ACT Chief Minister Andrew Barr has introduced new legislation today (2 April) that will see social distancing measures in place 90 days.
The measures, which are similar to those in NSW, are not designed to be permanent and can be removed if the situation with the COVID-19 virus eases.
“These measures remain in legislation and do not require parliament to remove it, but they lapse after a certain period of time, and there are processes for a review,” Mr Barr told ABC Radio this morning.
“These measures are for public health emergencies only.”
The Bill will have a sunset clause meaning that the new measures will begin to phase out as the community recovers from the coronavirus.
Similar to NSW where a Public Health Order came into effect on 31 March, social distancing laws prohibit non-essential public gatherings of more than two people and require residents to stay home unless they are going to work or an educational institution, to shop for food and essentials, get medical care or supplies, or exercise.
Canberra’s Chief Police Officer says while Canberrans are mostly heeding the new social distancing laws, officers will focus on educating the community before taking action.
“Our message is clear – if you have no reason to go out, don’t go out,” Chief Police Officer Ray Johnson said.
“If you’re asking the question ‘is what I’m doing compliant?’, then you’re asking the wrong question. You should be asking ‘is what I’m doing safe for the people I love?’”
While on-the-spot infringement notices are being issued by police throughout NSW, the ACT’s Chief Police Officer said police are partnering with several ACT Government agencies to educate people about their responsibilities and encouraging them to comply.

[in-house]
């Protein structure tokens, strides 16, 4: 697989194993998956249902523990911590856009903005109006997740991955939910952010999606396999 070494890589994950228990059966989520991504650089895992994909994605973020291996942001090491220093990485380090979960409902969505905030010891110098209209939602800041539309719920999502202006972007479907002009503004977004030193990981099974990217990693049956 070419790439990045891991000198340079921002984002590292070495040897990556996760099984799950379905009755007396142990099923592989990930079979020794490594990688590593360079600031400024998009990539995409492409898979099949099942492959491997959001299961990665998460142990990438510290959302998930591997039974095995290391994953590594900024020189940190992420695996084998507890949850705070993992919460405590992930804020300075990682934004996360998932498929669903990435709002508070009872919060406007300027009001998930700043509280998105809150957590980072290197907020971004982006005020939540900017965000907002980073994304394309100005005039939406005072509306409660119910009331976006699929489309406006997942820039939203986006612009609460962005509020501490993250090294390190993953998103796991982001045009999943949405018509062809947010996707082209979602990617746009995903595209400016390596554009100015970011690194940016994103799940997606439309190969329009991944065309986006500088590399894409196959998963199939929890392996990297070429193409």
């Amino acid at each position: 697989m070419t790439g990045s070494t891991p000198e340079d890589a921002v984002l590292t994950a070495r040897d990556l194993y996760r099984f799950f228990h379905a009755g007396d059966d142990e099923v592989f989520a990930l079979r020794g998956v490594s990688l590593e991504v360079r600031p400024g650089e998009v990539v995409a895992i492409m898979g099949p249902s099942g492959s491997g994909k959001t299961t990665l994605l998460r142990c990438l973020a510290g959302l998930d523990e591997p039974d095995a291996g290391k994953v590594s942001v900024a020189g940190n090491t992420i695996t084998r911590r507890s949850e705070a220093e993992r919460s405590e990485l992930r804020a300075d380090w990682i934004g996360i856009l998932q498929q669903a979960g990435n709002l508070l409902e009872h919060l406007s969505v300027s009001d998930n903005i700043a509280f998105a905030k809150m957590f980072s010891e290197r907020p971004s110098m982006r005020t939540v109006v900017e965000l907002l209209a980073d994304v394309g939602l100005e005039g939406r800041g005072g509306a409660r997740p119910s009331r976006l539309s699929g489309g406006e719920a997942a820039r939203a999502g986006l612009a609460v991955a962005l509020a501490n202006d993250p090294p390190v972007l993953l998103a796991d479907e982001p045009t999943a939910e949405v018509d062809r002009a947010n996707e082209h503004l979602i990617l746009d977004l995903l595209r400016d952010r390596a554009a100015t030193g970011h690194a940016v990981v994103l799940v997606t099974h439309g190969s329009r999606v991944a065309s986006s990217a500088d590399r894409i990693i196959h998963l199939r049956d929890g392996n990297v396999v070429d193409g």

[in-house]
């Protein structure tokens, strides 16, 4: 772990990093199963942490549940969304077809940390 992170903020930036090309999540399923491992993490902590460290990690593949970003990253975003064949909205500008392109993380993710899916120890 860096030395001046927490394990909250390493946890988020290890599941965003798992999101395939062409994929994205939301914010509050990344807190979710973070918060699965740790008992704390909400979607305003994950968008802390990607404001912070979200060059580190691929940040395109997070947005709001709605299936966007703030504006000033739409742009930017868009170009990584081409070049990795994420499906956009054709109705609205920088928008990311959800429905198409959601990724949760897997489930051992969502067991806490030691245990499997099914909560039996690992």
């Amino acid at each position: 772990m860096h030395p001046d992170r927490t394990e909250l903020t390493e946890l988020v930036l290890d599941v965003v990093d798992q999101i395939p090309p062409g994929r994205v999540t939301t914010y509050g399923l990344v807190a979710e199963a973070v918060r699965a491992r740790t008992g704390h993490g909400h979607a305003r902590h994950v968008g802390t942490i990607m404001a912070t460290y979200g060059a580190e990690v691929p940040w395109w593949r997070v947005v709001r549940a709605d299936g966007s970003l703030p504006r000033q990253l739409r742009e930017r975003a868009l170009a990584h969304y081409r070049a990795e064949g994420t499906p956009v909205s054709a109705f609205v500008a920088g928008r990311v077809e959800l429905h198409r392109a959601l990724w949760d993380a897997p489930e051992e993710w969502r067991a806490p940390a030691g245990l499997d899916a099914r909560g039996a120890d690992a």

“If you are outside and police suspect you may not be complying with the directions, our officers may have a conversation with you to find out the reasons why you are not at home,” Assistant Commissioner Johnson said.
Here’s a word search we made for you. Can you find the hidden message? pic.twitter.com/JAifXYkOuE
— ACT Policing (@ACTPolicing) April 1, 2020
The situation has changed rapidly in the past few weeks, and ACT Policing has been acting and responding to the new health measures progressively.
“ACT’s response to compliance measures with the COVID-19 directions remains a staged one – we want to educate first before we move to warnings and fines.”
NSW and ACT residents who leave their homes without a valid excuse could face fines of up to $11,000 or six months’ jail time for serious offences. Lesser on-the-spot fines can also be issued, while individuals will be liable for an extra $5,500 for each day they continue to break the rules.
“We do not want to see large groups of people together around the lake or in Canberra’s parks,” Assistant Commissioner Johnson said.
“Although you can’t be in large groups, for now, it’s okay to go outside by yourself or with someone from your household. Do not stop and chat with friends if you see them, and if passing others, keep a distance.”
He said Canberra’s whole-of-government response to addressing the spread of the COVID-19 virus also means the people should be doing the right thing by each other and staying home where possible.
“If you don’t follow the directions, you not only risk enforcement you are risking someone’s life.
“Now is the time to support each other, and be kind and considerate during this uncertain time.”
Assistant Commissioner Johnson said two men were arrested in Civic on the weekend after spitting and coughing on people while claiming they had the coronavirus.
“Unfortunately, just a few days ago two people’s words and actions saw them charged for acts to cause public alarm,” he said.
“While most people in our community are doing the right thing, I am concerned that some aren’t taking the compliance measures seriously.
“I urge people to follow the rules and think before you act. Your safety and the safety at the entire community should be at front of mind.”
Under direction from ACT Health, ACT Policing has also been conducting spot checks of people self-isolating at home.
“To date, our checks have not identified any issues and I would like to thank those Canberrans for doing the right thing,” Chief Police Officer Johnson said.
“Our frontline officers are doing all they can to support those in the frontline at our hospitals and health centres.”